I’m so confused by organizational confusion. I’ve been hearing from individuals and teams lately about how they’re ‘confused’ about organizational goals or strategy. It has me wondering what’s with the confusion? And is it confusion or is it something else?
I have a theory I’m working on. I’d love to hear what others think about it so please respond in the comments for this post. Here’s my theory, I’m wondering if the source of organizational confusion is pretense. For those who follow us here, have read The Communication Catalyst or listened to our podcast, OnConnection, you’ll recognize the term ‘pretense’ as one of the types of conversations on the Conversation Meter.
We define pretense as conversations where our focus is on avoiding conflict either by what we’re saying or how we’re listening. At the very lowest end of pretense, we are out right lying. And while this sounds malevolent, who among us hasn’t had a lie pop out of our mouth without our permission? Come on, we’ve all said the baby was cute, when in point of fact we did not think the baby was cute. Or said an idea was ‘great’ when we absolutely did not think that?
More commonly in our work lives, we see that pretense looks like withholding information or ‘going along to get along’. We don’t want to rock the boat. Another source of pretense can be that one person in the conversation has more authority or power and others don’t feel like they can say what’s on their mind or ask their questions.
Pretense causes lots of mischief. We say one thing in one setting but something different in another setting. We get people nodding their heads in a meeting about an idea, a request, a plan and then we leave the meeting and nothing happens. We believe a project is on track because the report is that ‘everything is great’ but people close to it know that’s not the case. I had a client who called these ‘watermelon projects’ – because so often projects are labeled red (off track), green (on track). Watermelon projects are green on the outside, red on the inside – meaning they show up on project status reports as green, but they are really not going well. I call pretense the “I-don’t-want-to-be-in-this-conversation” conversation. I’m mostly trying to figure out how to not discuss the topic at hand or say the wrong thing. The likelihood of having a valuable conversation is pretty low in pretense because generally we are not addressing the true issues at hand.
By the way, just so we don’t get too judgmental about pretense if we are in a transactional relationship, pretense may be just fine. I say often the relationship I have with the grocery store clerk is to get me out of the store as quickly as possible (let’s face it, we both want that). So when they ask “How are you?”, my response of “Fine, thank you” is sufficient for the task at hand.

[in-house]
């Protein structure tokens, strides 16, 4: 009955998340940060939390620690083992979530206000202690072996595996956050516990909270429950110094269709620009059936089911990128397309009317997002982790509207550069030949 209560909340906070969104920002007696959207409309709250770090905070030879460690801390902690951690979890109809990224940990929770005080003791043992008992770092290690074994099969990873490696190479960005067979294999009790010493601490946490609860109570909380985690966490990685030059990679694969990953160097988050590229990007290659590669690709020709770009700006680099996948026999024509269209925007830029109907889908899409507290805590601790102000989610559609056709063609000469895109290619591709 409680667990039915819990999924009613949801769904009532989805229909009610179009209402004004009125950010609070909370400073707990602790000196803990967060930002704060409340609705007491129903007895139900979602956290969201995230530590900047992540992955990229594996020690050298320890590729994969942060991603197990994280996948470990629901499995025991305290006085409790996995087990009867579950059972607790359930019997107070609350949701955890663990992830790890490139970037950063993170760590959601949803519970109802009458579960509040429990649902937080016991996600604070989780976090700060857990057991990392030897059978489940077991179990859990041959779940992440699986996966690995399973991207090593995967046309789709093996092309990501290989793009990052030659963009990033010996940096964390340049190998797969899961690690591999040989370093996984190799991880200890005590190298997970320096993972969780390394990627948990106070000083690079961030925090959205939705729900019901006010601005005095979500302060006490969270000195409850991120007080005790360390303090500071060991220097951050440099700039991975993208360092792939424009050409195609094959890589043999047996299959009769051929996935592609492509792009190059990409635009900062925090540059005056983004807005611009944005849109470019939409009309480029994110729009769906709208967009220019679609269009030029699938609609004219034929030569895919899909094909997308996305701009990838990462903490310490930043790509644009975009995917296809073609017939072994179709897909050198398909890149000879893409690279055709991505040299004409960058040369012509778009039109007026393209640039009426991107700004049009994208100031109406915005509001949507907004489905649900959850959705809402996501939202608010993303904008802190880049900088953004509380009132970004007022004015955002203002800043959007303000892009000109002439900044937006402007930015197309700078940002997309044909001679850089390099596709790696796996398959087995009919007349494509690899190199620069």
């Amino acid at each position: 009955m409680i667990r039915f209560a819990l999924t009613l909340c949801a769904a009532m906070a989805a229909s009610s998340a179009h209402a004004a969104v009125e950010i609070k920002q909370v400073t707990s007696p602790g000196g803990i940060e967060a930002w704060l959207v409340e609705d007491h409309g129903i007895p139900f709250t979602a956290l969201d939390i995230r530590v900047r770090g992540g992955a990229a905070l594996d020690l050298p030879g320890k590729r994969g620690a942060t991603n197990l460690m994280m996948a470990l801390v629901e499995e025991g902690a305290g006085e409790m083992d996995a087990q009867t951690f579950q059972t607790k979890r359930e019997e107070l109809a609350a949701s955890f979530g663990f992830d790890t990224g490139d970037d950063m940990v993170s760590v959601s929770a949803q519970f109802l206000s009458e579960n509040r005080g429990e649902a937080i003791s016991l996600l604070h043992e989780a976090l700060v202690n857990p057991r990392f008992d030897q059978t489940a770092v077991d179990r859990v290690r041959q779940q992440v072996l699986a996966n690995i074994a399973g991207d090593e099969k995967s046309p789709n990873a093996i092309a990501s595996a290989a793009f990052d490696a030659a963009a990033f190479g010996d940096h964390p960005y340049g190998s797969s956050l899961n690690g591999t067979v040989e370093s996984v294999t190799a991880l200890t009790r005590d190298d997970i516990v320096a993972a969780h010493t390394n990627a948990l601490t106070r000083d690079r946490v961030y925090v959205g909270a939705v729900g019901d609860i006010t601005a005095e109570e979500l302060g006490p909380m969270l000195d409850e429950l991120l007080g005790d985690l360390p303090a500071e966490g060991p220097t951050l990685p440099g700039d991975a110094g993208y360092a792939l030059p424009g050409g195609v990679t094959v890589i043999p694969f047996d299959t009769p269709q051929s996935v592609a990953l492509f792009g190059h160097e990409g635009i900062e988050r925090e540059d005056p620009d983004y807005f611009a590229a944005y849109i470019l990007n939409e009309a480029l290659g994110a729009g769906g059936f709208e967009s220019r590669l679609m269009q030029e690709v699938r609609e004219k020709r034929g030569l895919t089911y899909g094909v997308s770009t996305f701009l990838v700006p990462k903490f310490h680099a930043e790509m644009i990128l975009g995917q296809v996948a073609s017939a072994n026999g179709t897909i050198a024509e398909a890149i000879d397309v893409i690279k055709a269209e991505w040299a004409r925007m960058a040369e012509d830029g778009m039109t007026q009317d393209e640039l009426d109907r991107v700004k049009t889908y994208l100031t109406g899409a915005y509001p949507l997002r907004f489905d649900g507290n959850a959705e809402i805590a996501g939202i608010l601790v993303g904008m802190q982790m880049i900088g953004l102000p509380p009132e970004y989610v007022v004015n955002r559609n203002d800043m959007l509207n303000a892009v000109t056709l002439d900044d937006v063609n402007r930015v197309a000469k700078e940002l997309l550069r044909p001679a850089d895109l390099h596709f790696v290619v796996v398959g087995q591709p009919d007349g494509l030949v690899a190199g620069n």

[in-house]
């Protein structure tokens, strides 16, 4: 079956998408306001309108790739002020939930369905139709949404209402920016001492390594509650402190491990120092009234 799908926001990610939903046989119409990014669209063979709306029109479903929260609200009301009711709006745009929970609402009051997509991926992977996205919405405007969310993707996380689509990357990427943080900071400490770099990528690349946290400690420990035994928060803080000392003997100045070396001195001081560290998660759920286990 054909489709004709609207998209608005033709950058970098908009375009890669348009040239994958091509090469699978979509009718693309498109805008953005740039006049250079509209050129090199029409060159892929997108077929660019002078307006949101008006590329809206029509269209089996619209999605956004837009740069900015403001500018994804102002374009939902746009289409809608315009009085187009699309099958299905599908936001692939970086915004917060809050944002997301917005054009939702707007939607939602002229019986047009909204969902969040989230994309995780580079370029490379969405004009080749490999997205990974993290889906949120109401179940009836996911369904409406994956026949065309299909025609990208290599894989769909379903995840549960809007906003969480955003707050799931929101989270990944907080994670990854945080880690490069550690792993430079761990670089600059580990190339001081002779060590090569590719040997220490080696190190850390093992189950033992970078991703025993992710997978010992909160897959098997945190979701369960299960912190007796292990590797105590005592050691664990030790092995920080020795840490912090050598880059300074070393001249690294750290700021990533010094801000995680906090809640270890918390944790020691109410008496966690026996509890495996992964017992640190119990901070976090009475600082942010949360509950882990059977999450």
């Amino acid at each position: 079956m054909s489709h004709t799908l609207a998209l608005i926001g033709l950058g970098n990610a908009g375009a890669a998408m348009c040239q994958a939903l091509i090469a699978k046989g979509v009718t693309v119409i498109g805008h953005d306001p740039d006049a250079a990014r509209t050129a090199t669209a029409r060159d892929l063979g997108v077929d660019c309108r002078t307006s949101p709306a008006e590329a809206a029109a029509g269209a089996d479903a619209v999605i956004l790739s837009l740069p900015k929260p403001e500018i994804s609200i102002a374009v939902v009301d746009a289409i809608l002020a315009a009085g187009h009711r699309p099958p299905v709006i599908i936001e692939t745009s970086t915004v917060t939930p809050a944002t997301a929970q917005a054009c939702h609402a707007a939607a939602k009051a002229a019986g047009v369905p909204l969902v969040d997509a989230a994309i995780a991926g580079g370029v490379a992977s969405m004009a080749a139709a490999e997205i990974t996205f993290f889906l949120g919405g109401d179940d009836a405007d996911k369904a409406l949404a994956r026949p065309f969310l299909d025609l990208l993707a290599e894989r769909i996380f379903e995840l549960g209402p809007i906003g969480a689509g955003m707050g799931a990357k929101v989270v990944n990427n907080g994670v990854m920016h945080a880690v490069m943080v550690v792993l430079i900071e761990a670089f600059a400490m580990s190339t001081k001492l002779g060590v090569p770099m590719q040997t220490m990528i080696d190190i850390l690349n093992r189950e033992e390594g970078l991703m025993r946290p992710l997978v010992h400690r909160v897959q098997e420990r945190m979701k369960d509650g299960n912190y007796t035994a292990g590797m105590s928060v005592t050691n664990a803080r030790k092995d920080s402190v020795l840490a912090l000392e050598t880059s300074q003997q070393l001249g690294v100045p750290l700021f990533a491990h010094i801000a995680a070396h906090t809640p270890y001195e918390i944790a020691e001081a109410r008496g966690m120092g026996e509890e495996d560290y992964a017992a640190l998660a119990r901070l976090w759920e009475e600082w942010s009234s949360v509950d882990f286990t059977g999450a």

Now, back to confusion. Organizational goals and strategy are often ‘presented’. Frequently this is done in large scale meetings (could be 20 or 200 people) where one person is sharing the goals or the strategy, with slides that have been carefully designed and curated, where every word or phrase has been carefully selected by a small team of executives or leaders. At the end of a glossy presentation, the presenter opens the floor for questions. Generally, that sounds something like “Any questions?” or maybe “What questions do you have?” or “Do you have feedback or input for us?” Maybe a brave soul will raise their hand. Maybe. Or maybe people will just walk out of the meeting and talk about the presentation and what’s wrong with it in small groups. Worst yet, no one thinks about it again.
And what about that brave soul who did raise their hand and asked a question? Sometimes they want more clarification; often they’ll want to provide input or feedback on a portion that really isn’t open for debate.
So that organizational confusion I was talking about? I think it’s that people haven’t been given the time or the forums to actually discuss the goals or the strategy. There hasn’t been the time to digest it and see how those goals or strategies will impact the day to day work. Confusion is sometimes a more palatable way of saying ‘I disagree’.
As leaders, we need to have teams that are able to take unsupervised, aligned action. To accomplish that, we need to create the container for teams to dive into our goals and strategies. The next time you need to share strategy or goals, a simple approach to help with ‘confusion’ is to ask different questions – instead of ‘do you have feedback’ try:
Its counter intuitive, but I think the solution to organizational confusion is asking better questions, not giving better answers. Give it a try – let us know how it worked!